Another important export industry in Germany, electrical engineering, is missing from the top right-hand quadrant of the chart. The electrical engineering sectors (computer, electronic and optical products as well as electronic equipment) collectively exported goods worth EUR 150 billion in 2016, placing electrical engineering third in the export statistics (i.e. before deduction of imports), after the automotive industry and mechanical engineering. However, both sectors are in the bottom right quadrant. This is because they pay their employees above-average wages and salaries in 2016. However, Germany imported more electrical engineering products than it exported so both sectors have (slight) foreign trade deficits. The import side is dominated by consumer goods, while on the export side the focus is on capital goods.
Overall, the data indicates that the often criticised German foreign trade surplus is primarily due to the quality of the exported goods and does not come at the price of low wages and salaries. Germany has specialised in technologically sophisticated industrial products and in fulfilling individual client requirements, while a large proportion of more "basic" products are imported. This economic structure has developed over decades and is also based on the buying decisions of millions of customers abroad. That is why the criticism lodged against the German foreign trade surplus falls short of the mark when it focuses largely on exports. What should politicians do to weaken this export strength – and why?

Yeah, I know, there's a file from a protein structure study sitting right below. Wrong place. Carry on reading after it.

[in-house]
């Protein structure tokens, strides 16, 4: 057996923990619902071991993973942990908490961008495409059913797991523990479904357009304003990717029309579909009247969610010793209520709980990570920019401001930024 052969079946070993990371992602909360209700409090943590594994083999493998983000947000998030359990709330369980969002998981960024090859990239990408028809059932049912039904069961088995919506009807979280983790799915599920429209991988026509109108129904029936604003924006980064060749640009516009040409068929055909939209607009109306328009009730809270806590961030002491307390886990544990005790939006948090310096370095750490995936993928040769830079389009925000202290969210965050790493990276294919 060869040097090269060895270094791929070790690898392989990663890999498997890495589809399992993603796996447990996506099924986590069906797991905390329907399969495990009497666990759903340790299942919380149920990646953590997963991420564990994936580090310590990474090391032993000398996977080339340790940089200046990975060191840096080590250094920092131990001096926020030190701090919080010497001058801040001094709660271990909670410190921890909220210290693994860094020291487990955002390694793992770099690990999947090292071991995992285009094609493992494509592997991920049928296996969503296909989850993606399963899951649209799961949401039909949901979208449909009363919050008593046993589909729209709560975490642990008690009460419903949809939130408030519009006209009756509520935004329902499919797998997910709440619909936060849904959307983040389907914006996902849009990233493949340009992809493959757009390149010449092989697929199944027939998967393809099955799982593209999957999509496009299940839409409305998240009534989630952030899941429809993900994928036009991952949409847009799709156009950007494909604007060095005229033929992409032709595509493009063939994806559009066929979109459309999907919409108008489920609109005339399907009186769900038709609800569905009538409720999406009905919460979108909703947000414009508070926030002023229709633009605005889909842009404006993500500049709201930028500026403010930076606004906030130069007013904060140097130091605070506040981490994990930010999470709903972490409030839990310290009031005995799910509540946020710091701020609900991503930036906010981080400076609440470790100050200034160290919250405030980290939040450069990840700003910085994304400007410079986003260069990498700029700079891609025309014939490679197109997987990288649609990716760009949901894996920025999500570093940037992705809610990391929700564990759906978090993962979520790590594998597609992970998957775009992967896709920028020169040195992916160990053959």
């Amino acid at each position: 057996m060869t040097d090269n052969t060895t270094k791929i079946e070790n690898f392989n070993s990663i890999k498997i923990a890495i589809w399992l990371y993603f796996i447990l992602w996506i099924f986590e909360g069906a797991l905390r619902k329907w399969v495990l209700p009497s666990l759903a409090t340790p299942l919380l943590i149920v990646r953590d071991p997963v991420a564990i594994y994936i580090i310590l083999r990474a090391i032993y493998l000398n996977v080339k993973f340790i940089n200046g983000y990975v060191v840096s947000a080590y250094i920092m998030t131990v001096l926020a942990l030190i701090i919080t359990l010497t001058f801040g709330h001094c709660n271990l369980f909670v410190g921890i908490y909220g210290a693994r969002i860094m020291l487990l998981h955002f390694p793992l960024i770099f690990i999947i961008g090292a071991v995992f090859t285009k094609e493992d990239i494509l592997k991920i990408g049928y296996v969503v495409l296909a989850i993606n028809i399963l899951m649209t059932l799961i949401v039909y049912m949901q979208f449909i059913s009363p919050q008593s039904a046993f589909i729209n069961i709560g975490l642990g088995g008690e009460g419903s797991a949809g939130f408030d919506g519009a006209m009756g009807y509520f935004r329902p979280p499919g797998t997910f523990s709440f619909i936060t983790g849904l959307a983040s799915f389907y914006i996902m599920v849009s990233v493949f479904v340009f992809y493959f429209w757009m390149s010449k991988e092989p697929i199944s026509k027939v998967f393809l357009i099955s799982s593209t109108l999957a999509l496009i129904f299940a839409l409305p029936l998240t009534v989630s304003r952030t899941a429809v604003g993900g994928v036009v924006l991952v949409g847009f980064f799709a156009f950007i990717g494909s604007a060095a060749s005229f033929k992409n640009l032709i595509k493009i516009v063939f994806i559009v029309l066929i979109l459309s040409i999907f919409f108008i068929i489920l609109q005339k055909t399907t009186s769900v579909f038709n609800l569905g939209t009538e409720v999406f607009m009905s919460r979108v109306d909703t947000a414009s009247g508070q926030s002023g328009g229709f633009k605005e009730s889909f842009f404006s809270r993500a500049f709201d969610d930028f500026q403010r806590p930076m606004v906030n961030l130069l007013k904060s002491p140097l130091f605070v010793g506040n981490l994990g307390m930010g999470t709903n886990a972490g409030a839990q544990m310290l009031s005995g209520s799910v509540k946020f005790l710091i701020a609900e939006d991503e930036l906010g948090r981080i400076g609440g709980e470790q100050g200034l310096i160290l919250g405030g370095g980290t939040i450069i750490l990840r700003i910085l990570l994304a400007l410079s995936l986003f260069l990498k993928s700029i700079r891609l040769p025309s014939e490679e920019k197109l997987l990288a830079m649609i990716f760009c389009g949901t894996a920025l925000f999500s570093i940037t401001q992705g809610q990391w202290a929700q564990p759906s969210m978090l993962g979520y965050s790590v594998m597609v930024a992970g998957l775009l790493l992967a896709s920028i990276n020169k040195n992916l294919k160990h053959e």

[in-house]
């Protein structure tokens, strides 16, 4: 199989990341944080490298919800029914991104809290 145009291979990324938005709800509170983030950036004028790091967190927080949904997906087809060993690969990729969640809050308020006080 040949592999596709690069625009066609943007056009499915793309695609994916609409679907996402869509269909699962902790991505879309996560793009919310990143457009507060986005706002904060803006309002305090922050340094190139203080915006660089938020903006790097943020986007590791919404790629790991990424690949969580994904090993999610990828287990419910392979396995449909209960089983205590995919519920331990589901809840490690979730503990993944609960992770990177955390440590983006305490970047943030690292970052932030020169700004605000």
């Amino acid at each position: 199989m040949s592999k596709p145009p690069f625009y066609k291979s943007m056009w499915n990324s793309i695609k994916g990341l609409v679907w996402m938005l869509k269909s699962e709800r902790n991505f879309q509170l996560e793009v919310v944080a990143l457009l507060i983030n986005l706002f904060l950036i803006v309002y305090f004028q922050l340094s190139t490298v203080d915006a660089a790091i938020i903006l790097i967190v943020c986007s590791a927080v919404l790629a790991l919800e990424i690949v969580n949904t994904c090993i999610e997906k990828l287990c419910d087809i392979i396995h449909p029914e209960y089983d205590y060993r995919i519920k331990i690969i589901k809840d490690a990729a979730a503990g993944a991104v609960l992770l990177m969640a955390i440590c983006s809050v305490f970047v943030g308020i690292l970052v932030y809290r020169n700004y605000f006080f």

In the next few years, the German foreign trade surplus is likely to shrink anyway. Indicators of this include the higher investments made by German industrial companies abroad to serve local demand. Demographic developments (ageing population, falling labour force potential) also mean Germany is likely to produce less for foreign countries and consume more itself. However, this will probably be an evolutionary process. If German industrial companies continue to succeed in launching innovative products and increasing the efficiency of production processes (buzzwords: Industry 4.0, digitalisation of the value-added chain, Internet of Things), Germany's industrial export basis is likely to remain strong in years to come. And the companies concerned will be in a position to continue paying their employees above-average wages and salaries.
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